If you reside in a democratic country, chances are you are subject to elections filled with candidates who spew nothing but positive half-truths, along with hyperbolic negativity about their candidates positions. If there is ONE topic that is SURE to elicit both kinds of BS, it’s when politicians begin rambling on about the economy and start to correlate unemployment numbers as a TRUE reflection of society either being on a GLORIOUS up swing or a massively depressing spiral. The problem with this thinking is that the unemployment rate is studied so acutely, it leaves no room to talk about a fast-growing yet largely ignored sector of our society: The Working Poor.
The quick and easy association we make about people living in poverty is joblessness, but in countries like Canada, America, Italy, Spain & Ireland, a large part of the people in poverty actually ARE employed, and therefore count towards the employment rate. This means when members of a poverty-stricken household get a minimum wage job at Burger King, the party in office can boast and brag that they have cut the unemployment rate [which is technically true], but the REAL LIFE problem those people face is the fact that minimum wage at BK isn’t providing them with a sufficient working wage or even enough money to save or invest in anything other than their daily survival.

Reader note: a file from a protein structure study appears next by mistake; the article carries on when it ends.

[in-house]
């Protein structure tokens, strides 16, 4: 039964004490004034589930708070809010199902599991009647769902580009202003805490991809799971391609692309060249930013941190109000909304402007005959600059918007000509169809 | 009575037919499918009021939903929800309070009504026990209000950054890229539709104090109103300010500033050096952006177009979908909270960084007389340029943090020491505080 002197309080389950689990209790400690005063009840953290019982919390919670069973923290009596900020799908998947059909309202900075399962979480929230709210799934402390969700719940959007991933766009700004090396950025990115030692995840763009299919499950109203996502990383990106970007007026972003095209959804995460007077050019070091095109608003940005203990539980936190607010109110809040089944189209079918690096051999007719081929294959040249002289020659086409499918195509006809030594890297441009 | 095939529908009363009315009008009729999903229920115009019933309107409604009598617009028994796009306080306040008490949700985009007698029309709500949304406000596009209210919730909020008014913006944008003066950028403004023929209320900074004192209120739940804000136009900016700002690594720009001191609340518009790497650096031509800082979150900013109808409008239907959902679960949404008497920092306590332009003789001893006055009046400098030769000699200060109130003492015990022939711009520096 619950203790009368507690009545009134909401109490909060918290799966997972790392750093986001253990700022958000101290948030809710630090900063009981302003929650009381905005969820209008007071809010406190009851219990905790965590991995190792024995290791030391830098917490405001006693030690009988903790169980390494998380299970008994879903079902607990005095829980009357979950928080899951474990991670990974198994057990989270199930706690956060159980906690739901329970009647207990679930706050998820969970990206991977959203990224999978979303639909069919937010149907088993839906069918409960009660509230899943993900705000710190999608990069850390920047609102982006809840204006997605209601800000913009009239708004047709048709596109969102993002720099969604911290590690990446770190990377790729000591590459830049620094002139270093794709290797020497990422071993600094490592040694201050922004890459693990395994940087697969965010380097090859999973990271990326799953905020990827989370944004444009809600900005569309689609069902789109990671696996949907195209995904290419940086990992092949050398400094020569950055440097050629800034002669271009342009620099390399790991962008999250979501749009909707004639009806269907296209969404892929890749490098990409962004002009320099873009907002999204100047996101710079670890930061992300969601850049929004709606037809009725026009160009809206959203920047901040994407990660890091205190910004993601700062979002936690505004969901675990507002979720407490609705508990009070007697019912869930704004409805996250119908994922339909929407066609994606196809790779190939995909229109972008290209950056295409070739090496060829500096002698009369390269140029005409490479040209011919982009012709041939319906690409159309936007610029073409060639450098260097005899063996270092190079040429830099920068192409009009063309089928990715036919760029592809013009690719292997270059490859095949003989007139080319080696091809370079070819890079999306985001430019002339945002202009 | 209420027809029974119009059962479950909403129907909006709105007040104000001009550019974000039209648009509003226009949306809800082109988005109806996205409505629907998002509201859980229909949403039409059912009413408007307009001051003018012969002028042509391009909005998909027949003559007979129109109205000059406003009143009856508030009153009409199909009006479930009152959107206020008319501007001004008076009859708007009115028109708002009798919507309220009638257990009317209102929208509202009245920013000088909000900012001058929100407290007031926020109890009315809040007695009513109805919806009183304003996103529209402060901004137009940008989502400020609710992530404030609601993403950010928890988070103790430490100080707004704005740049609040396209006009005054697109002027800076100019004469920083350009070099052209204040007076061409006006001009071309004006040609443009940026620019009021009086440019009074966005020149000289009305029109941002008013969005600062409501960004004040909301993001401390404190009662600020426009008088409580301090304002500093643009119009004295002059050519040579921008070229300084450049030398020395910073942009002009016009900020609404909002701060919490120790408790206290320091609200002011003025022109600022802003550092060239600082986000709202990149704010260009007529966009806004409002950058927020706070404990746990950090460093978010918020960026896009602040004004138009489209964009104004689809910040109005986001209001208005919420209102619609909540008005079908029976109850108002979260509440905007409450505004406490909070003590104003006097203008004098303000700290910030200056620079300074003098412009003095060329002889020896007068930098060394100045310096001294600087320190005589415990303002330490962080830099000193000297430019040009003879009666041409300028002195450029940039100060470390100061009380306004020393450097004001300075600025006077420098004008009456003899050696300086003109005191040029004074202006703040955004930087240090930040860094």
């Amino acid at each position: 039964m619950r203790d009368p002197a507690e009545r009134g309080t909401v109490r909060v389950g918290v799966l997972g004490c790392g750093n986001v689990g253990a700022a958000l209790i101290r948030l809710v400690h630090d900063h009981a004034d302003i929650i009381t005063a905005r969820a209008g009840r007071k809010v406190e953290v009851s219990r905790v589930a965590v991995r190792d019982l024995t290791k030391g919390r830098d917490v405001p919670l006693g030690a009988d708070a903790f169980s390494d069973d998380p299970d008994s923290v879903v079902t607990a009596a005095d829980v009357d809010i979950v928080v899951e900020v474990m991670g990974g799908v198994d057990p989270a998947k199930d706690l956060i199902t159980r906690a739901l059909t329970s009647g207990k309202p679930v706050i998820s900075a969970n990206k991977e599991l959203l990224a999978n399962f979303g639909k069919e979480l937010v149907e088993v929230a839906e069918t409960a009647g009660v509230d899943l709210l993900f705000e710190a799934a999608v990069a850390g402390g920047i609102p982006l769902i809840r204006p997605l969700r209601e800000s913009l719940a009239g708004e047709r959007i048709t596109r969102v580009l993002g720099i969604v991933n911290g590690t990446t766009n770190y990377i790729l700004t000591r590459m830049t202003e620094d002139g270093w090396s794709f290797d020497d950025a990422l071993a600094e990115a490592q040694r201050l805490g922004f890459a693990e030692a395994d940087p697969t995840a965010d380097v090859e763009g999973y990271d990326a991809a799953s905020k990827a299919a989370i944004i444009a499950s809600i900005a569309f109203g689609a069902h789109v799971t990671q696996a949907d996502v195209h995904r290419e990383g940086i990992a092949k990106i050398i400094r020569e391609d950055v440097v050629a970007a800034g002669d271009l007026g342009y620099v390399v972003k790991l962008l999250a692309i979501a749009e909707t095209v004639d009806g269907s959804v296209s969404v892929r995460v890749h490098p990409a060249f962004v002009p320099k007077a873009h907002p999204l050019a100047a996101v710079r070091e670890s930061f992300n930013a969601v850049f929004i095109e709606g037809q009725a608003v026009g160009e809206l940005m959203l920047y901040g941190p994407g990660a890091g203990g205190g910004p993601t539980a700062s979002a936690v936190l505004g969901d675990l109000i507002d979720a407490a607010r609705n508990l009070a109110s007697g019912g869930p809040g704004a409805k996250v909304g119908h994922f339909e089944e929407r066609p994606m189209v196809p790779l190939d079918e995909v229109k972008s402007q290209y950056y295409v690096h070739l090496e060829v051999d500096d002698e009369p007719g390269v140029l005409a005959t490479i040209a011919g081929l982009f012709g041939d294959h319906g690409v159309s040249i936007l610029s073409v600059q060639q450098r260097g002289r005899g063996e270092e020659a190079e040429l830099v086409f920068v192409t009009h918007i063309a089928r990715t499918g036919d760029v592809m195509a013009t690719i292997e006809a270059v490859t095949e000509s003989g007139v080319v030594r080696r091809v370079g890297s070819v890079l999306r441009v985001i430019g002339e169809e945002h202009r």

Many first world nations are experiencing a SHARP-decline in middle-class jobs, but an increased demand of low-paying jobs. Couple that with the fact that we are now currently in an “Employers market” where it’s harder to find fair and equal pay commensurate with your education and experience, and you have a whole nation of people WITH jobs, who are not being compensated nearly as much as they NEED to be in order to be considered ACTUAL economic-success stories. There are young lawyers, architects, and MBA-having young business professionals who are entering the workforce with one of two scary-ass options: 1) Be unemployed and unable to pay down your student debt while you search for a proper paying job which may never come anytime soon, or 2) Take the job that underpays you just to keep the lights on – and it would SHOCK many of you to learn how many people choose option 2.
I understand that there are various ways at measuring WHO belongs in the working poor, but if there’s one thing we ALL should be able to agree on, it’s that the job market is NOT nearly as robust as it NEEDS to be in order to provide more stability for families a missed-check away from abject poverty.
This Is Your Conscience